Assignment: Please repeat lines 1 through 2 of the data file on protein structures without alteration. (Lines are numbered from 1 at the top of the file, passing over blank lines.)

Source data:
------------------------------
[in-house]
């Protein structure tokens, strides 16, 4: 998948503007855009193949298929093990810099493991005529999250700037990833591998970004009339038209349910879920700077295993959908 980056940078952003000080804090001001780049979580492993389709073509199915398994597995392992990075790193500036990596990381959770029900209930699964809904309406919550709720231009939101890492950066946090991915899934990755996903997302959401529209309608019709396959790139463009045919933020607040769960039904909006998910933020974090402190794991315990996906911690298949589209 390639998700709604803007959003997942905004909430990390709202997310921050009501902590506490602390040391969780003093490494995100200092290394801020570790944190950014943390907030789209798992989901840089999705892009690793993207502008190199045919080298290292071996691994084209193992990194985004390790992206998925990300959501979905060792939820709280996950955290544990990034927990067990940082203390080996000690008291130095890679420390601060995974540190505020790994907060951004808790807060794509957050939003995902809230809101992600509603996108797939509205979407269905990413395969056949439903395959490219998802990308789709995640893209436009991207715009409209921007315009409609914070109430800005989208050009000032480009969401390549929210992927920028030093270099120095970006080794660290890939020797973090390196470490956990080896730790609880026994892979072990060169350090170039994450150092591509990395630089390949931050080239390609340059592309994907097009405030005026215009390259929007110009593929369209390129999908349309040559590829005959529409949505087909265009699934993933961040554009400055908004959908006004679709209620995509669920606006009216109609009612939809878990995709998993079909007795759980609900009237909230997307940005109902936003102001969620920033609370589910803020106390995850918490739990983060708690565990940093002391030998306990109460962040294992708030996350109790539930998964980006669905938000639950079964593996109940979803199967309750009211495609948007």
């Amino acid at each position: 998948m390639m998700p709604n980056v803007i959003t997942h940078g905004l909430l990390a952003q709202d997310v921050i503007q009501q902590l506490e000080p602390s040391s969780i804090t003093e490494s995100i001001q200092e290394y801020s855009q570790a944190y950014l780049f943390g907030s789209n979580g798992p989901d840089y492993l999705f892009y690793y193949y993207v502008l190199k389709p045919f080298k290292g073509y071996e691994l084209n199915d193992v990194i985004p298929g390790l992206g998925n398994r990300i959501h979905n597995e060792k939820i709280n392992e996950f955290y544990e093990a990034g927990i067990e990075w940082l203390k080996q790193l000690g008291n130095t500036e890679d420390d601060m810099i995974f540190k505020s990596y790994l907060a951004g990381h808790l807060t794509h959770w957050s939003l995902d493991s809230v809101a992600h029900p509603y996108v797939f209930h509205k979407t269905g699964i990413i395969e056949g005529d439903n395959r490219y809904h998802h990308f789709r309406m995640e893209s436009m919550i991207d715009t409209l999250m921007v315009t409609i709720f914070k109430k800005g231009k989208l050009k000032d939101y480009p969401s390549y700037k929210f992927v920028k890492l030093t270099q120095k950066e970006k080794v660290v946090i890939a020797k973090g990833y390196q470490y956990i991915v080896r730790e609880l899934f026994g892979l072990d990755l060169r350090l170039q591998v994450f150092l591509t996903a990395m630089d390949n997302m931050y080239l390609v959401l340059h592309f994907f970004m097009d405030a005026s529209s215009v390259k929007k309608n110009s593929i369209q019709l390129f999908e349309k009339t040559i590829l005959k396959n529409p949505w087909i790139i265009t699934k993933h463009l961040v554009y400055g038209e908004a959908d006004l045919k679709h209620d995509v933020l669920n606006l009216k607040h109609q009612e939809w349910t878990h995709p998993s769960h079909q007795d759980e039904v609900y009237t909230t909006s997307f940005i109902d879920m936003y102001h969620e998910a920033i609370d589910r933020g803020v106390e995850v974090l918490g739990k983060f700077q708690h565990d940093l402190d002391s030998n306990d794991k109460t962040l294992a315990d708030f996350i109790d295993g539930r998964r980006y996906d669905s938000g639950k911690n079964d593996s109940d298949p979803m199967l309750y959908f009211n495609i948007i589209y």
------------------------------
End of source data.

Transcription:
[in-house]
């Protein structure tokens, strides 16, 4: 998948503007855009193949298929093990810099493991005529999250700037990833591998970004009339038209349910879920700077295993959908 980056940078952003000080804090001001780049979580492993389709073509199915398994597995392992990075790193500036990596990381959770029900209930699964809904309406919550709720231009939101890492950066946090991915899934990755996903997302959401529209309608019709396959790139463009045919933020607040769960039904909006998910933020974090402190794991315990996906911690298949589209 390639998700709604803007959003997942905004909430990390709202997310921050009501902590506490602390040391969780003093490494995100200092290394801020570790944190950014943390907030789209798992989901840089999705892009690793993207502008190199045919080298290292071996691994084209193992990194985004390790992206998925990300959501979905060792939820709280996950955290544990990034927990067990940082203390080996000690008291130095890679420390601060995974540190505020790994907060951004808790807060794509957050939003995902809230809101992600509603996108797939509205979407269905990413395969056949439903395959490219998802990308789709995640893209436009991207715009409209921007315009409609914070109430800005989208050009000032480009969401390549929210992927920028030093270099120095970006080794660290890939020797973090390196470490956990080896730790609880026994892979072990060169350090170039994450150092591509990395630089390949931050080239390609340059592309994907097009405030005026215009390259929007110009593929369209390129999908349309040559590829005959529409949505087909265009699934993933961040554009400055908004959908006004679709209620995509669920606006009216109609009612939809878990995709998993079909007795759980609900009237909230997307940005109902936003102001969620920033609370589910803020106390995850918490739990983060708690565990940093002391030998306990109460962040294992708030996350109790539930998964980006669905938000639950079964593996109940979803199967309750009211495609948007």